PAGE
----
If items remain in your estate after your pass away, they may be subject to Oklahoma probate laws. In the event that you have a will, the primary purpose of a probate proceeding is to ensure that the document is valid. There is a chance that it’s validity will be challenged by one or more parties who have standing to do so.
Determining who has standing
Generally speaking, anyone who is directly related to the decedent has standing to challenge a will. This means that an adult son or daughter, parent or spouse would likely be able to pursue a legal challenge even if that individual was not named in the document itself. Those who would likely be entitled to a portion of an estate may also be given the chance to pursue a will contest even if they are not directly related to the decedent.
What to consider before challenging
Those who have standing to challenge a will may want to think deeply before doing so. This is because taking legal action may cause conflict among family members and may also delay the probate process. It’s also important to remember that the cost of defending a legal challenge is paid by the estate itself. Therefore, engaging in this type of estate litigation may do little more than ruin relations and result in receiving only a partial inheritance.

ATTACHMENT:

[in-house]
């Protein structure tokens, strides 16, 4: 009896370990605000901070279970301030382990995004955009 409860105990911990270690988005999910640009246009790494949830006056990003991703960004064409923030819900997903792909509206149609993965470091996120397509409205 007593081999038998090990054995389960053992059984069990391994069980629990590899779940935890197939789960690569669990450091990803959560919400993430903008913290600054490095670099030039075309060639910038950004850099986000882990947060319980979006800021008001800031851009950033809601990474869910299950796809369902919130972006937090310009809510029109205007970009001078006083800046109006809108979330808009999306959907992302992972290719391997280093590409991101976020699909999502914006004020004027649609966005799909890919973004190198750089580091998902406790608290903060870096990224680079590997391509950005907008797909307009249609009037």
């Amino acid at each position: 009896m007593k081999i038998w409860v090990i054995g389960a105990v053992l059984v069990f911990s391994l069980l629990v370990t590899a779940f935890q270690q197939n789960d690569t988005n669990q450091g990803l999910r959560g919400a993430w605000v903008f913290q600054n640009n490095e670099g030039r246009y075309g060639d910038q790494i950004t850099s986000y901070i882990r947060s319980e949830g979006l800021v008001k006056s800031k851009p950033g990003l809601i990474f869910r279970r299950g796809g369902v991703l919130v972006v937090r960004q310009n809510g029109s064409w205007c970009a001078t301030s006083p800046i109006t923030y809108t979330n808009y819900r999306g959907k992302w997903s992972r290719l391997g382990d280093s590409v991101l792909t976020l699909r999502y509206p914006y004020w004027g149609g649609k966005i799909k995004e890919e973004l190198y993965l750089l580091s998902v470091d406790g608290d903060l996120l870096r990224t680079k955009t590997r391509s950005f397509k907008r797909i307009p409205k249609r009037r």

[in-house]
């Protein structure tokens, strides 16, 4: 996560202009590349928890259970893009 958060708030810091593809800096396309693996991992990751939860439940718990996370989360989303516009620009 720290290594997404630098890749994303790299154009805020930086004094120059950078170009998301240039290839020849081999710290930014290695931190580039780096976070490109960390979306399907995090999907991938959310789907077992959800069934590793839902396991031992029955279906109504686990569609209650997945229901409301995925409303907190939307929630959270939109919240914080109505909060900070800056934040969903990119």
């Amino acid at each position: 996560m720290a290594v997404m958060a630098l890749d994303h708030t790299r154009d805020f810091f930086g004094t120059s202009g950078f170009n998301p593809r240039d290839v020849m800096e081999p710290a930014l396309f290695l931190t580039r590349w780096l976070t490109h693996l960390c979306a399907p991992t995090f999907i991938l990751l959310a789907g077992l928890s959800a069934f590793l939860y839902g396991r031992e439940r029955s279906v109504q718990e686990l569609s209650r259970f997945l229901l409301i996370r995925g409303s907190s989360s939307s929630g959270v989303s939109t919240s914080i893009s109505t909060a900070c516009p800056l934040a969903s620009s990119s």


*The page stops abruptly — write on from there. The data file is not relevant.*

Challenging a will may make it possible to obtain money, property or other assets left behind in a family member’s estate. Grounds for disputing such a document include an assertion that it wasn’t structured in accordance with state law or that it was created by a person who was mentally unfit to do so. It may also be possible to assert that changes were made as the result of undue influence.